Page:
6:00am

Sat September 14, 2013
Garden Report

Help Your Lawn Survive The Winter

Credit Michael Ploujnikov / Wikimedia Commons
 Autumn is the time to start training lawns for the winter. Training the lawn now gives it a head start for next spring, too.   

Lawns benefit from fall aeration and fertilization.  Aeration is most effective if the soil is moist. Don’t try to aerate if the soil is dry.  That will only beat up the person aerating and do more damage to the grass.

Aeration is most beneficial followed by a thorough watering. As the weather cools, watering once a week is enough.  Watering after aerating lets the moisture penetrate deeper. The water also breaks down the cores of soil, which add nutrients to the grass. 

Fall fertilization on lawns won’t show any immediate results. But the lawn will respond to the fertilizer next spring. Use a slow release, winterizing fertilizer. They last longer in the soil.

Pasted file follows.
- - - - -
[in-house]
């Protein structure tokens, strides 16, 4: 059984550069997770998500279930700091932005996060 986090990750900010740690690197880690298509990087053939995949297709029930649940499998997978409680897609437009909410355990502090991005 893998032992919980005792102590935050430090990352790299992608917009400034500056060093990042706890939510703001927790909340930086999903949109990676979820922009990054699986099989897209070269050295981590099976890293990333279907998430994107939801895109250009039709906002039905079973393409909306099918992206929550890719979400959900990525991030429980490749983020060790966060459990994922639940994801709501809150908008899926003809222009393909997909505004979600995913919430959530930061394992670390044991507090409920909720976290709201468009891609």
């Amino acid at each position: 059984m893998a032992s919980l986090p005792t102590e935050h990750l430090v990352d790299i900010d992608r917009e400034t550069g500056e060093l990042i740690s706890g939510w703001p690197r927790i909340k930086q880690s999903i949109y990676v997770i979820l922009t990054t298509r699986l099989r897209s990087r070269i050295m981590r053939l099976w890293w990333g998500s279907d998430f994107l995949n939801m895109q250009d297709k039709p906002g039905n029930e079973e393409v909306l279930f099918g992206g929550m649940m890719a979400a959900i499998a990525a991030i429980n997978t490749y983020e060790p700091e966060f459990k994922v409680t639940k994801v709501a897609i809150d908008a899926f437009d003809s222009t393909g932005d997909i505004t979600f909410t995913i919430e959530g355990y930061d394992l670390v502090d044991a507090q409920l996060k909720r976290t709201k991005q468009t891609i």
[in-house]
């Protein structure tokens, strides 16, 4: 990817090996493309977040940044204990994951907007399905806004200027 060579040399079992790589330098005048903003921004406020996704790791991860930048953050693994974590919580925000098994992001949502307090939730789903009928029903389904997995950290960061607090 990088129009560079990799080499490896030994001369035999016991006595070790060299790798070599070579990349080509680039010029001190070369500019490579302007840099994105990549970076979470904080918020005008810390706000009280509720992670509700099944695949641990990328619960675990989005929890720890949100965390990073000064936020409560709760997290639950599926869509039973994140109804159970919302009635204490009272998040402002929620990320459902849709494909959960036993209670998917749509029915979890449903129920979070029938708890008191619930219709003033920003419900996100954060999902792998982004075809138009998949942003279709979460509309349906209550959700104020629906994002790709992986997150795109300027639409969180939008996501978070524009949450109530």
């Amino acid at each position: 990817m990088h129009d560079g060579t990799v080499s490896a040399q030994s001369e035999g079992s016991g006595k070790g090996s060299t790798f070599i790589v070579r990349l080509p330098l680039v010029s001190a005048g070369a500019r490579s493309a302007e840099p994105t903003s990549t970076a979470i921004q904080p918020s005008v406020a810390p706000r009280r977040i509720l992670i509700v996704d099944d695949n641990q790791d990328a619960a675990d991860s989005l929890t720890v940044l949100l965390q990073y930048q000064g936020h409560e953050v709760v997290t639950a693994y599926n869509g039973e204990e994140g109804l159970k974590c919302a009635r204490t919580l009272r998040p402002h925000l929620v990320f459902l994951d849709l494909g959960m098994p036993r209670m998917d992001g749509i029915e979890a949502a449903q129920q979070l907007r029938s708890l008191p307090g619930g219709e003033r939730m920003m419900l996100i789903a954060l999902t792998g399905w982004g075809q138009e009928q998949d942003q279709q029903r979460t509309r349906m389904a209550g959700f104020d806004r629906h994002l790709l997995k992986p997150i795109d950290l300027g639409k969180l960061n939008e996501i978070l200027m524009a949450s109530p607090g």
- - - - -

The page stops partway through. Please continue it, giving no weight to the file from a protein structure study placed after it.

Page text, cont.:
Organic fertilizer on cool season grass, like bluegrass, promotes fall and spring root growth. Time your fertilization before a storm or plan to water in the fertilizer. Without additional water the benefits of fall fertilization are minimized.

How Low Should You Go?

"Use a slow release, winterizing fertilizer. They last longer in the soil."

Keep bluegrass lawns at least two to three inches long. The longer blades shade the soil and conserve moisture. At your last mowing cut the grass a little shorter. Short grass lessens the chance of getting molds if we do get any winter snows. 

Warms season grass like Buffalo grass will turn brown after the first frost. That’s time to cut off the water and let it be. Cool season grass like Bluegrass loves cool days and nights. The cooler the weather the less water the grass needs.

When To Water In The Winter

Plan to water the lawn during dry winter periods. Water when the soil isn’t frozen. Winter watering lawns helps prevent clover mites. The mites can damage large lawn areas in a short period of time. 

Fall lawn care will help your lawn survive the winter. It will also help it thrive next spring.

tom@throgmortonplantmanagement.com

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